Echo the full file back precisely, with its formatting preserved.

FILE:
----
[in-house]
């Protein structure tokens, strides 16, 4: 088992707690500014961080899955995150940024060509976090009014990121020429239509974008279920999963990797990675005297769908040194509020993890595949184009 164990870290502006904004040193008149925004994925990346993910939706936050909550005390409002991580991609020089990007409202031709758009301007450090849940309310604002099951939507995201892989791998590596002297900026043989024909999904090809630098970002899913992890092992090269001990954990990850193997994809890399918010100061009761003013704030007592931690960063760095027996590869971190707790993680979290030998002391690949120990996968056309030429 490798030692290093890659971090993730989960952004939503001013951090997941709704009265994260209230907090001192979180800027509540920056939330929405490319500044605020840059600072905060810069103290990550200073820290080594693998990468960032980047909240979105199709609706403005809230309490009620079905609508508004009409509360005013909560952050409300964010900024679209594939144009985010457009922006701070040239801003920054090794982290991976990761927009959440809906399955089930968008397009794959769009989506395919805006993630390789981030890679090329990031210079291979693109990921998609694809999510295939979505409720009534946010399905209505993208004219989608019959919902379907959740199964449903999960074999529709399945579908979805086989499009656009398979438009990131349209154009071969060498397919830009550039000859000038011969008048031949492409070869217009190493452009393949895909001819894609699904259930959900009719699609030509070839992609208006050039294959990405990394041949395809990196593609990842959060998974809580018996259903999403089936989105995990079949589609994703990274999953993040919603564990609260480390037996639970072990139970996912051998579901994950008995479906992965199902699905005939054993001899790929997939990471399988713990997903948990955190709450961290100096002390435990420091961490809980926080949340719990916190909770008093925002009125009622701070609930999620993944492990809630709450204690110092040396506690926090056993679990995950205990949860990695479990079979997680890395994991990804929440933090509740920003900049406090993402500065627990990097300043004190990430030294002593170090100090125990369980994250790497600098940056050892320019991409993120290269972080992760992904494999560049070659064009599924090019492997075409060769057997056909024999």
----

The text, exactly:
[in-house]
């Protein structure tokens, strides 16, 4: 088992707690500014961080899955995150940024060509976090009014990121020429239509974008279920999963990797990675005297769908040194509020993890595949184009 164990870290502006904004040193008149925004994925990346993910939706936050909550005390409002991580991609020089990007409202031709758009301007450090849940309310604002099951939507995201892989791998590596002297900026043989024909999904090809630098970002899913992890092992090269001990954990990850193997994809890399918010100061009761003013704030007592931690960063760095027996590869971190707790993680979290030998002391690949120990996968056309030429 490798030692290093890659971090993730989960952004939503001013951090997941709704009265994260209230907090001192979180800027509540920056939330929405490319500044605020840059600072905060810069103290990550200073820290080594693998990468960032980047909240979105199709609706403005809230309490009620079905609508508004009409509360005013909560952050409300964010900024679209594939144009985010457009922006701070040239801003920054090794982290991976990761927009959440809906399955089930968008397009794959769009989506395919805006993630390789981030890679090329990031210079291979693109990921998609694809999510295939979505409720009534946010399905209505993208004219989608019959919902379907959740199964449903999960074999529709399945579908979805086989499009656009398979438009990131349209154009071969060498397919830009550039000859000038011969008048031949492409070869217009190493452009393949895909001819894609699904259930959900009719699609030509070839992609208006050039294959990405990394041949395809990196593609990842959060998974809580018996259903999403089936989105995990079949589609994703990274999953993040919603564990609260480390037996639970072990139970996912051998579901994950008995479906992965199902699905005939054993001899790929997939990471399988713990997903948990955190709450961290100096002390435990420091961490809980926080949340719990916190909770008093925002009125009622701070609930999620993944492990809630709450204690110092040396506690926090056993679990995950205990949860990695479990079979997680890395994991990804929440933090509740920003900049406090993402500065627990990097300043004190990430030294002593170090100090125990369980994250790497600098940056050892320019991409993120290269972080992760992904494999560049070659064009599924090019492997075409060769057997056909024999």